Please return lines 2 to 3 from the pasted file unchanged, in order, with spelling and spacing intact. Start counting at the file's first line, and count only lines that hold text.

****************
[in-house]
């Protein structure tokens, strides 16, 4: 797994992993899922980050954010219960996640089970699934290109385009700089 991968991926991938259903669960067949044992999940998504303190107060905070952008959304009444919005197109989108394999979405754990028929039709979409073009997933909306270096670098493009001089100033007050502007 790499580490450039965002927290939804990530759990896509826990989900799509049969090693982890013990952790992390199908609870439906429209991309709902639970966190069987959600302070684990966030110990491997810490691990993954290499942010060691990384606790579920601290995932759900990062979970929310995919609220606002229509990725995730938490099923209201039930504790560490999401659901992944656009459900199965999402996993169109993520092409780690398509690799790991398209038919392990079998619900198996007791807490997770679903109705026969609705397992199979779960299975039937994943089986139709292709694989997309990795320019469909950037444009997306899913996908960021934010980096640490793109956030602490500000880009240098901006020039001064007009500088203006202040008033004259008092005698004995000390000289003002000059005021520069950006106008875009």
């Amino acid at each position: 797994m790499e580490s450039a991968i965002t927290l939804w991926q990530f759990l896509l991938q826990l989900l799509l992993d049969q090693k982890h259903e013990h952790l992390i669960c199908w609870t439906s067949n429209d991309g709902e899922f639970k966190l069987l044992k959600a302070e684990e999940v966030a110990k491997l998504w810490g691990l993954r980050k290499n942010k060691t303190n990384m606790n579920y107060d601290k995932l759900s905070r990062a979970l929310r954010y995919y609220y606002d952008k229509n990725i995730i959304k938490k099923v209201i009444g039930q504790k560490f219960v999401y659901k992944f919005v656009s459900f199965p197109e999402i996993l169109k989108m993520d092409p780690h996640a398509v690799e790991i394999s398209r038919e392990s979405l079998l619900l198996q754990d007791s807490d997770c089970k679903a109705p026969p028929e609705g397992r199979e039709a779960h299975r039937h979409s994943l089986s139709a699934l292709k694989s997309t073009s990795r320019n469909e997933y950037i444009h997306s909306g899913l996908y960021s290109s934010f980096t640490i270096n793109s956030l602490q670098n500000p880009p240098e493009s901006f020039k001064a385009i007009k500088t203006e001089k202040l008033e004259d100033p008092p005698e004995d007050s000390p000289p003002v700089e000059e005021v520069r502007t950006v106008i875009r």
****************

């Protein structure tokens, strides 16, 4: 797994992993899922980050954010219960996640089970699934290109385009700089 991968991926991938259903669960067949044992999940998504303190107060905070952008959304009444919005197109989108394999979405754990028929039709979409073009997933909306270096670098493009001089100033007050502007 790499580490450039965002927290939804990530759990896509826990989900799509049969090693982890013990952790992390199908609870439906429209991309709902639970966190069987959600302070684990966030110990491997810490691990993954290499942010060691990384606790579920601290995932759900990062979970929310995919609220606002229509990725995730938490099923209201039930504790560490999401659901992944656009459900199965999402996993169109993520092409780690398509690799790991398209038919392990079998619900198996007791807490997770679903109705026969609705397992199979779960299975039937994943089986139709292709694989997309990795320019469909950037444009997306899913996908960021934010980096640490793109956030602490500000880009240098901006020039001064007009500088203006202040008033004259008092005698004995000390000289003002000059005021520069950006106008875009």
């Amino acid at each position: 797994m790499e580490s450039a991968i965002t927290l939804w991926q990530f759990l896509l991938q826990l989900l799509l992993d049969q090693k982890h259903e013990h952790l992390i669960c199908w609870t439906s067949n429209d991309g709902e899922f639970k966190l069987l044992k959600a302070e684990e999940v966030a110990k491997l998504w810490g691990l993954r980050k290499n942010k060691t303190n990384m606790n579920y107060d601290k995932l759900s905070r990062a979970l929310r954010y995919y609220y606002d952008k229509n990725i995730i959304k938490k099923v209201i009444g039930q504790k560490f219960v999401y659901k992944f919005v656009s459900f199965p197109e999402i996993l169109k989108m993520d092409p780690h996640a398509v690799e790991i394999s398209r038919e392990s979405l079998l619900l198996q754990d007791s807490d997770c089970k679903a109705p026969p028929e609705g397992r199979e039709a779960h299975r039937h979409s994943l089986s139709a699934l292709k694989s997309t073009s990795r320019n469909e997933y950037i444009h997306s909306g899913l996908y960021s290109s934010f980096t640490i270096n793109s956030l602490q670098n500000p880009p240098e493009s901006f020039k001064a385009i007009k500088t203006e001089k202040l008033e004259d100033p008092p005698e004995d007050s000390p000289p003002v700089e000059e005021v520069r502007t950006v106008i875009r």